However, the very bottom of the mothership article does contain an interesting tidbit of financially relevant information: "Certain languages—Korean, Portuguese, Chinese (Traditional), and Russian—will also contain basic lands in this slot at a high frequency alongside nonbasic lands, as Fate Reforged basic lands will not otherwise be printed in those languages." This means that foreign languages fetches (and especially the ever-popular foreign foil fetches) will be even rarer when compared to their English counterparts. This was already an attractive place to be over the long-term, and investing in Korean and Russian fetches in specific looks even more attractive now.

All in all, don't sell your fetches, this slight increase in supply seems very unlikely to outweigh the demand for some of the best and most important lands in eternal formats.

Ugin, the Spirit Dragon

http://media.wizards.com/2014/ujehvsbfrf153/en_w54r4t295i.png

If Karn Liberated and Nicol Bolas, Planeswalker had a baby, and the baby would be a massive spiritual dragon and this is what it would look like. I have no idea how playable Ugin, the Spirit Dragon will be. Once (if?) you get Ugin, the Spirit Dragon on the battlefield, what you get is a repeatable Ghostfire, a strange colored-card hating pseudo-Perilous Vault, and a reverse Nicol Bolas, Planeswalker as a surprisingly achievable ultimate (only two turns of plus'ing). All if which seems fine, if not generally worse than Karn Liberated.

Speaking of Karn, his price trajectory, at least during Standard, seems like a good place to start in discussing Ugin, the Spirit Dragon:

Starting off with a massive pre-order price tag of nearly $50, Karn Liberated swiftly fell to $15, where it stayed for its entire Standard life. It wasn't until after rotation — when Modern players realized that casting Karn Liberated on turn three off of Urza's Mine and friends was good — that Karn's price began to increase.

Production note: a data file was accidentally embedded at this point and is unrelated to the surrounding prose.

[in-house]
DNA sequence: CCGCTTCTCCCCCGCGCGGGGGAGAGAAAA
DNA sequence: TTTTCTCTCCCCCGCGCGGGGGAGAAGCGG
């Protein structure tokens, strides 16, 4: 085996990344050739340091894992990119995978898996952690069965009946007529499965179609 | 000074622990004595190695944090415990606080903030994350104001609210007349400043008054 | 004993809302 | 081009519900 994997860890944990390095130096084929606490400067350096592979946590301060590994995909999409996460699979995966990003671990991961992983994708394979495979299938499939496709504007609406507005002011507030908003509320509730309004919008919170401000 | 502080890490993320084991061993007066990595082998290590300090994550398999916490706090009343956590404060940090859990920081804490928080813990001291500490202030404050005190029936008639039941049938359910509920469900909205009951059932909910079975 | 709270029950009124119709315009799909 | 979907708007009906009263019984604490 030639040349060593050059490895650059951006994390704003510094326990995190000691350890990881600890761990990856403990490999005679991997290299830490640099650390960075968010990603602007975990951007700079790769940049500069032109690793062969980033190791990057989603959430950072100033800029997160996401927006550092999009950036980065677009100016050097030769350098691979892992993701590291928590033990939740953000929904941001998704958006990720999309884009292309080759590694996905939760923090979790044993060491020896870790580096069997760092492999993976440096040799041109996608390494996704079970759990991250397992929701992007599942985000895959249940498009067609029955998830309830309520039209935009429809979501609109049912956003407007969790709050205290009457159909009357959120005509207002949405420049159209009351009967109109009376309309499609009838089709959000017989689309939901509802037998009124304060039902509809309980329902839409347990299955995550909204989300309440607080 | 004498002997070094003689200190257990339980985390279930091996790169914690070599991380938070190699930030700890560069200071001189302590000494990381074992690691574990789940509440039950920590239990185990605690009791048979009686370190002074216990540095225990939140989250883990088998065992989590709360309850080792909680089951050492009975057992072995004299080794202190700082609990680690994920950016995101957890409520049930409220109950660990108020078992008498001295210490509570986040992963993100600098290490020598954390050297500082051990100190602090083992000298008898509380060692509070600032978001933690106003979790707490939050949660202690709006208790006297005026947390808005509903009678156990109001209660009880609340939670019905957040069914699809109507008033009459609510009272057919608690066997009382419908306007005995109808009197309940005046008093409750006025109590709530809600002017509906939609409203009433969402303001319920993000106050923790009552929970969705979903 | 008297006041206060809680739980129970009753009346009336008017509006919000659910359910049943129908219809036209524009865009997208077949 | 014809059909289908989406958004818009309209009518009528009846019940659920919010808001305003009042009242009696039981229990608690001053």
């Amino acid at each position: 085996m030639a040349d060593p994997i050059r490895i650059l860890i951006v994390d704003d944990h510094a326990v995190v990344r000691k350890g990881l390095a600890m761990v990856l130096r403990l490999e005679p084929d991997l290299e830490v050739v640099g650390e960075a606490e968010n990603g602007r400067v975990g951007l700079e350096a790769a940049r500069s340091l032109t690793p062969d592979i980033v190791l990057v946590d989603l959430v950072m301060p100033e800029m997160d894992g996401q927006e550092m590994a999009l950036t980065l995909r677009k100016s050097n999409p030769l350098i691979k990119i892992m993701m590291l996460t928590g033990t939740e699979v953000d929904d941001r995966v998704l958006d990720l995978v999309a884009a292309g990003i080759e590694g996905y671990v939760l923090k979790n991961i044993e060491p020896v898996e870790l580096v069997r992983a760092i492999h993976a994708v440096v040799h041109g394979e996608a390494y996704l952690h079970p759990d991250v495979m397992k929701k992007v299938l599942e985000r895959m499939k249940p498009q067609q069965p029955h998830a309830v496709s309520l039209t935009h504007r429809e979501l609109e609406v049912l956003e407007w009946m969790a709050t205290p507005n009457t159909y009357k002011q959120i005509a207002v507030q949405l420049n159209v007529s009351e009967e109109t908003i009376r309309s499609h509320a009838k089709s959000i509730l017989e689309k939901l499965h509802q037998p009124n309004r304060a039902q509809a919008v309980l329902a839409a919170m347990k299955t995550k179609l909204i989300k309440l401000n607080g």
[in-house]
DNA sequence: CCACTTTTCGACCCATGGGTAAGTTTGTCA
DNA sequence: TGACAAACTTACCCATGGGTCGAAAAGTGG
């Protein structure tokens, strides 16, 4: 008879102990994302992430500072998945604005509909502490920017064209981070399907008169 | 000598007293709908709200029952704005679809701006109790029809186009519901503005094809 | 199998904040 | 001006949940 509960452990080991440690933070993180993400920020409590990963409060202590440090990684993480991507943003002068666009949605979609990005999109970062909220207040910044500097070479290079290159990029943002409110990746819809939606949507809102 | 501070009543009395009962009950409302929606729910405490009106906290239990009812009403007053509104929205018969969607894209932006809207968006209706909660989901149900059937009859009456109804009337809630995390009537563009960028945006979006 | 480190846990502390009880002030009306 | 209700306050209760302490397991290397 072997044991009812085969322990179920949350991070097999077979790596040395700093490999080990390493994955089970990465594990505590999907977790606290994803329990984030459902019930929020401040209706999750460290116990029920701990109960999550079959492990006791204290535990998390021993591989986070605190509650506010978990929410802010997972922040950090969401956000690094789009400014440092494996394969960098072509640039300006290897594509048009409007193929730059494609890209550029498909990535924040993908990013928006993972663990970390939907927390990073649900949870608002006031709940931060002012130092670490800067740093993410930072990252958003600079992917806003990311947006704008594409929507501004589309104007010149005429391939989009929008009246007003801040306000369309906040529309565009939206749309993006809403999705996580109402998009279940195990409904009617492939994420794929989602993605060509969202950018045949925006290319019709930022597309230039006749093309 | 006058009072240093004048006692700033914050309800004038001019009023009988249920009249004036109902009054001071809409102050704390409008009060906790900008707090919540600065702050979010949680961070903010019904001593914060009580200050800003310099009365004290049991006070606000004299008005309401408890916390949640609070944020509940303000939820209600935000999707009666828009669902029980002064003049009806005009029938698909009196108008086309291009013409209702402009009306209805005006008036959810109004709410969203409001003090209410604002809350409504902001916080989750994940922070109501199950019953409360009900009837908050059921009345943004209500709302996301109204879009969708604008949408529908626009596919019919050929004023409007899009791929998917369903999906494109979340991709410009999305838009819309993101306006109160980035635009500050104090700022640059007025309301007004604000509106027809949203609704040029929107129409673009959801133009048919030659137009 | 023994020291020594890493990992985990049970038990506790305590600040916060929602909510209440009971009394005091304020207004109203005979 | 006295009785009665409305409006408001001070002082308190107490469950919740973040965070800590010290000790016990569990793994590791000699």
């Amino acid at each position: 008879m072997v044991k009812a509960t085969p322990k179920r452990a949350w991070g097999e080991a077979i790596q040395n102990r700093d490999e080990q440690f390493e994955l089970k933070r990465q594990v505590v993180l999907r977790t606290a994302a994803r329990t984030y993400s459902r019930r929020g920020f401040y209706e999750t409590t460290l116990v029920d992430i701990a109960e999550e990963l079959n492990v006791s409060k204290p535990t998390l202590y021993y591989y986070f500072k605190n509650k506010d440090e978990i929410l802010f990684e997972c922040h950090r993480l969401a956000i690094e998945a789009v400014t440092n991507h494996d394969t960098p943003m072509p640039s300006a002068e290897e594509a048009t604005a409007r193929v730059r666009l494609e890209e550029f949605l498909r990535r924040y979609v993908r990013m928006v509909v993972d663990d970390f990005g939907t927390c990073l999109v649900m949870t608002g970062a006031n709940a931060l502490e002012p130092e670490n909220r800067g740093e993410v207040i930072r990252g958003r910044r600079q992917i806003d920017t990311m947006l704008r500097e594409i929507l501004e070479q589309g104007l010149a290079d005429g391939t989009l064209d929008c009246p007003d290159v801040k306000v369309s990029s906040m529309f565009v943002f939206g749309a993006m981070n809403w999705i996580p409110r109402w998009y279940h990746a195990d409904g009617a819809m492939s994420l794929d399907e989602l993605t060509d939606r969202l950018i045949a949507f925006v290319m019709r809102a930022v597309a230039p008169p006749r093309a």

Ugin, the Spirit Dragon costs eight colorless mana to cast, which to me suggests two things: First, and most obviously, Wizards really tried hard to make Ugin a mirror image of Nicol Bolas, Planewalker (idea for the upcoming Magic movie: Ugin as Puff the Friendly Dragon), and maybe this is the end of the story (although, they have shown the the past that mana costs are fair game in such situations; see: Darksteel Colossus and Blightsteel Colossus). It also seems likely that having a converted mana cost of eight instead of seven (like Karn) was also a conscious choice to keep Modern Tron from having access to eight Karns on turn three. Sure, if you compare ability-to-ability Ugin, the Spirit Dragon seems worse than Karn Liberated almost across the board, but a bad Karn is still a Karn, and the need to draw both Urza-Tron (or enablers like Expedition Map to assemble it) and a Karn in the first 10 cards is probably the biggest weakness of the deck. With eight Karns, this un-fun and generally game-winning sequence becomes all too common, which may be a reason for putting Ugin at eight.

In Standard it's hard to imagine Ugin, the Spirit Dragon seeing much play right away, apart from a deck like Mono-Green Devotion where it provides another relevant thing to do with the oodles of mana the deck can produce. It could be a control finisher, but this would likely require a rebuild of a deck like UB Control away from Perilous Valut and towards Crux of Fate or even the Esper route for End Hostilities.

What this Means:

Ugin, the Spirit Dragon is flashy and cool and will no-doubt preorder for way, way more money than it is actually worth. I'm not sold on its Standard playability. When you read this string of words - small-set-mythic-colorless-dragon-planeswalker - it's hard to imaging it not being a massive hit on the EDH tables and in the casual market. I mean, just dragon and planeswalker is probably enough on its own, with dragon being the most popular creature type in the game and planeswalkers being, well, planewalkers.

Over the long term, even without competitive play, this seems like a card that every casual and EDH player will want, along with generating some fringe demand from dragon- and planeswalker-collectors. Sure, there is always a risk of reprinting, especially in the all-too-predicatble "Nicol Bolas/Sarkhan vs. Ugin" dual deck next winter, but you can always cross your finger and hope for the best.

That's all for today. As always, let me know your thoughts in the comments, or on Twitter @SaffronOlive. I'll be around a lot over the next two weeks keeping you up to date on all the latest and greatest in FRF spoilers.

Until next time, have enjoy the holidays, be safe, hit up some cube drafts is you have the time, and please, please, please, don't pre-order Ugin for $40 or sell your fetches.